Friday, June 12, 2015

Pattern Review: V8789, 1950's dress

This is a dress made with awesome fabric and one of my favorite patterns!
Last spring, I visited Japan and returned with much fabulous fabric, including this pink cherry blossom print Japanese cotton:
It has an interesting weave, with a nubby texture like silk dupioni.
I thought this print would make a lovely 1950's dress, and I wanted a pattern that I had made successfully before, so I made V8789, a 1950's dress pattern reissued by Vogue.
I made view A, the one with the V-neck.  The bodice is fitted with darts, and the skirt is a rectangle of fabric gathered like a dirndl skirt.  I sewed a size 6 and made my normal fitting adjustments, letting out the darts to deal with the fact that I'm an A cup and the pattern was drafted for a B cup.
The neckline and armholes are finished with facing. 
The bodice is cut on the bias, so that the grain runs parallel to the neckline.  This design decision has a lot of nice consequences-- you don't have to worry about the neckline stretching out on the bias, the bodice seam allowances won't ravel badly because they're cut on the bias, and the bodice has far more give than you'd expect from a non-stretch woven.

I didn't use the skirt pattern piece, opting instead to just cut two rectangles of fabric from selvedge to selvedge.  I stitched grosgrain ribbon to the raw edge at the top of the skirt, partly for extra support for all that gathering, and partly because it helps hide the raw edges.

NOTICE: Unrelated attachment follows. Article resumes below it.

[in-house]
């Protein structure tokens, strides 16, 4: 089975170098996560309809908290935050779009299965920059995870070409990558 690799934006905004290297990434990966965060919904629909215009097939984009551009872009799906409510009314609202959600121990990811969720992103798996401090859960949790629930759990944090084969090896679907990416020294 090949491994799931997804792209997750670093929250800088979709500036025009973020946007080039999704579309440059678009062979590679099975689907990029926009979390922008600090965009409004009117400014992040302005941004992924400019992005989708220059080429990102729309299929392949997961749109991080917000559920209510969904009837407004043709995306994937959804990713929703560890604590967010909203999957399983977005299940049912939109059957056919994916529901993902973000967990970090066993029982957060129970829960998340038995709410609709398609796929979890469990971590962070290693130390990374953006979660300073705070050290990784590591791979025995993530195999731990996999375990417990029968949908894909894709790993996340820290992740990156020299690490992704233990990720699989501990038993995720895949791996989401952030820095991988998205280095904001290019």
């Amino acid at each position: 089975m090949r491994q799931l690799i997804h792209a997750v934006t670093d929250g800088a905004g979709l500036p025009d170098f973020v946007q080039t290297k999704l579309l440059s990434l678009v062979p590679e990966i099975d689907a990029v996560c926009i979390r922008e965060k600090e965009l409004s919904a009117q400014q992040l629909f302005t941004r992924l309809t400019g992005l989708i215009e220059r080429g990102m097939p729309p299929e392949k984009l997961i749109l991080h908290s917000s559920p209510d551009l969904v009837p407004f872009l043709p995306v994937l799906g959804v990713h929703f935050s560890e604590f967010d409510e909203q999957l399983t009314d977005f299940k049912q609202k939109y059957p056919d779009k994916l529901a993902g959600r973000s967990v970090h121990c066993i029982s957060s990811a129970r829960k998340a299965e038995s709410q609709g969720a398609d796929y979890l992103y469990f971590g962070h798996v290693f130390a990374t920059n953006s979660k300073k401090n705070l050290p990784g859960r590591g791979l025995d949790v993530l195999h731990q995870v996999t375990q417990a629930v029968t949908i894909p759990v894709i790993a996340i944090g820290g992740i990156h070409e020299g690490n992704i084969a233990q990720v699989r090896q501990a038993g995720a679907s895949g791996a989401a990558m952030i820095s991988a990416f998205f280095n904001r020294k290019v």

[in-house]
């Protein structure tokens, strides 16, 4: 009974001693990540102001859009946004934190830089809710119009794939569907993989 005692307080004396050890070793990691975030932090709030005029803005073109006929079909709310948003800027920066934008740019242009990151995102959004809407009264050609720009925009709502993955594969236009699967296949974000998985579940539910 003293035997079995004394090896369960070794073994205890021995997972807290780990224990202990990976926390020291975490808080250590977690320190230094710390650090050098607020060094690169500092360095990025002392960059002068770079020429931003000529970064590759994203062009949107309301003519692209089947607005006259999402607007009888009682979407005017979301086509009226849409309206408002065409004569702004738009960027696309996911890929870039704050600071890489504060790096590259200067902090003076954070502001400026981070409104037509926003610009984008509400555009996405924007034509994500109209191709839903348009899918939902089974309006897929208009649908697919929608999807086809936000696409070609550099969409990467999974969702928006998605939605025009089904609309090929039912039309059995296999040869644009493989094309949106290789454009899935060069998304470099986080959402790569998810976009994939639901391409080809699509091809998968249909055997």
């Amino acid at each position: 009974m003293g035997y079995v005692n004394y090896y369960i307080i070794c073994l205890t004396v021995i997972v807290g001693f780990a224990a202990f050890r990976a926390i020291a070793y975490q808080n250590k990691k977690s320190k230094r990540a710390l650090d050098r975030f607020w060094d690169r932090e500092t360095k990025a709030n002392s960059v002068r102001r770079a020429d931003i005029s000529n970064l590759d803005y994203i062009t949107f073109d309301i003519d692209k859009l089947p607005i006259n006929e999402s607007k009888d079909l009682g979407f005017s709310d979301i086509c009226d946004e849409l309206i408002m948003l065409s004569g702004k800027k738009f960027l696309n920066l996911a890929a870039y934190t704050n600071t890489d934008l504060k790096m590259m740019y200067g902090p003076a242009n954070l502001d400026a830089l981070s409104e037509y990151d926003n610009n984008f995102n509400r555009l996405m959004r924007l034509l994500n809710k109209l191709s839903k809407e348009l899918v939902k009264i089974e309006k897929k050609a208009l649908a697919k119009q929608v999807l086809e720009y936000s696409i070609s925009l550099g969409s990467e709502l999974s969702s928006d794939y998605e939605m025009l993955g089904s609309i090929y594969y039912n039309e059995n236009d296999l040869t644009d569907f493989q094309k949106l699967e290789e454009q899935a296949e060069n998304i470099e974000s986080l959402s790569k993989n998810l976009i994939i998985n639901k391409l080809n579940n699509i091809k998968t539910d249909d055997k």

I turned the hem under and stitched it, then turned it under again about an inch and hemmed it.
I'd comment on the quality of the instructions, but I don't think I read them.  Even if I did read them, I don't remember them-- I made this dress about a year ago.

Enough about the construction.  Onward to the pictures!
Another really nice feature of the bias-cut bodice is that the fabric molds itself to your shoulders.
The back has more or less the same design, even though my hair is hiding the back neckline.  I bought that awesome hair clip in Japan as well.
I also like that the front neckline is high enough that even if it gapes a little as you move around, it's not revealing.

In conclusion, I highly recommend this pattern.  It's versatile, it's well-designed, I found it easy to fit and easy to sew, and it's fun to wear.  I'm probably going to flood my closet with different versions of this dress.  Enjoy!